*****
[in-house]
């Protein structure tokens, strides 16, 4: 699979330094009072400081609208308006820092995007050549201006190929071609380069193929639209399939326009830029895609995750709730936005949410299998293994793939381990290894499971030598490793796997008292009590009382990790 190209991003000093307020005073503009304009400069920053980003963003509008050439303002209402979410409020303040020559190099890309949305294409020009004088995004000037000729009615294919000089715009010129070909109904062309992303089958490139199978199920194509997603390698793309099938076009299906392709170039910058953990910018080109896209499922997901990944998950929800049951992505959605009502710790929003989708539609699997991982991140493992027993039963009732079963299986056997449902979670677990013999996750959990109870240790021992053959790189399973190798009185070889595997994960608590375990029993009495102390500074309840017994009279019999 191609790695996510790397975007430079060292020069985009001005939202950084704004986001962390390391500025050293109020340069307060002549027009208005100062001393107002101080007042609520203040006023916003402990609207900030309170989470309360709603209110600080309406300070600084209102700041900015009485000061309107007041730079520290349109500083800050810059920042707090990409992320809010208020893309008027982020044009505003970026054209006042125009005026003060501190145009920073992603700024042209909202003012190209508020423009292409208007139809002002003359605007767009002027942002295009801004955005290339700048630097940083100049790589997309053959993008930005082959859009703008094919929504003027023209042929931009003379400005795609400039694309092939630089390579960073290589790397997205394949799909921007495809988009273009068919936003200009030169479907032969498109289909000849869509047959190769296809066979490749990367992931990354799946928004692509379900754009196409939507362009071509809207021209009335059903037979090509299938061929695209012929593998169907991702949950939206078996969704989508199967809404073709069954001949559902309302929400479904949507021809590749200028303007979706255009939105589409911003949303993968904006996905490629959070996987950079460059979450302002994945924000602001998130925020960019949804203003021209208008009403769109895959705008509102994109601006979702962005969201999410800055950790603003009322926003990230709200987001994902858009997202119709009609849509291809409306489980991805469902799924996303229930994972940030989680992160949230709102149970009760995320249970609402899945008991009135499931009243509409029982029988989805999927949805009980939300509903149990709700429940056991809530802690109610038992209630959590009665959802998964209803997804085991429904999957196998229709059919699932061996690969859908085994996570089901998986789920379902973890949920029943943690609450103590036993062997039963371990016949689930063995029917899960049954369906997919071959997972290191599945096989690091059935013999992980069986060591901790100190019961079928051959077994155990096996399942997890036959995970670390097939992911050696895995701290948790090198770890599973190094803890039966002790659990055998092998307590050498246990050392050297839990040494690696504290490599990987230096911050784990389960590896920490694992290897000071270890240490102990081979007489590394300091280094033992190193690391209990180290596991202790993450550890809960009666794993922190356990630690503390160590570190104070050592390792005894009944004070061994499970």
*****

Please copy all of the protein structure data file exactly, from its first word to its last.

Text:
[in-house]
């Protein structure tokens, strides 16, 4: 699979330094009072400081609208308006820092995007050549201006190929071609380069193929639209399939326009830029895609995750709730936005949410299998293994793939381990290894499971030598490793796997008292009590009382990790 190209991003000093307020005073503009304009400069920053980003963003509008050439303002209402979410409020303040020559190099890309949305294409020009004088995004000037000729009615294919000089715009010129070909109904062309992303089958490139199978199920194509997603390698793309099938076009299906392709170039910058953990910018080109896209499922997901990944998950929800049951992505959605009502710790929003989708539609699997991982991140493992027993039963009732079963299986056997449902979670677990013999996750959990109870240790021992053959790189399973190798009185070889595997994960608590375990029993009495102390500074309840017994009279019999 191609790695996510790397975007430079060292020069985009001005939202950084704004986001962390390391500025050293109020340069307060002549027009208005100062001393107002101080007042609520203040006023916003402990609207900030309170989470309360709603209110600080309406300070600084209102700041900015009485000061309107007041730079520290349109500083800050810059920042707090990409992320809010208020893309008027982020044009505003970026054209006042125009005026003060501190145009920073992603700024042209909202003012190209508020423009292409208007139809002002003359605007767009002027942002295009801004955005290339700048630097940083100049790589997309053959993008930005082959859009703008094919929504003027023209042929931009003379400005795609400039694309092939630089390579960073290589790397997205394949799909921007495809988009273009068919936003200009030169479907032969498109289909000849869509047959190769296809066979490749990367992931990354799946928004692509379900754009196409939507362009071509809207021209009335059903037979090509299938061929695209012929593998169907991702949950939206078996969704989508199967809404073709069954001949559902309302929400479904949507021809590749200028303007979706255009939105589409911003949303993968904006996905490629959070996987950079460059979450302002994945924000602001998130925020960019949804203003021209208008009403769109895959705008509102994109601006979702962005969201999410800055950790603003009322926003990230709200987001994902858009997202119709009609849509291809409306489980991805469902799924996303229930994972940030989680992160949230709102149970009760995320249970609402899945008991009135499931009243509409029982029988989805999927949805009980939300509903149990709700429940056991809530802690109610038992209630959590009665959802998964209803997804085991429904999957196998229709059919699932061996690969859908085994996570089901998986789920379902973890949920029943943690609450103590036993062997039963371990016949689930063995029917899960049954369906997919071959997972290191599945096989690091059935013999992980069986060591901790100190019961079928051959077994155990096996399942997890036959995970670390097939992911050696895995701290948790090198770890599973190094803890039966002790659990055998092998307590050498246990050392050297839990040494690696504290490599990987230096911050784990389960590896920490694992290897000071270890240490102990081979007489590394300091280094033992190193690391209990180290596991202790993450550890809960009666794993922190356990630690503390160590570190104070050592390792005894009944004070061994499970």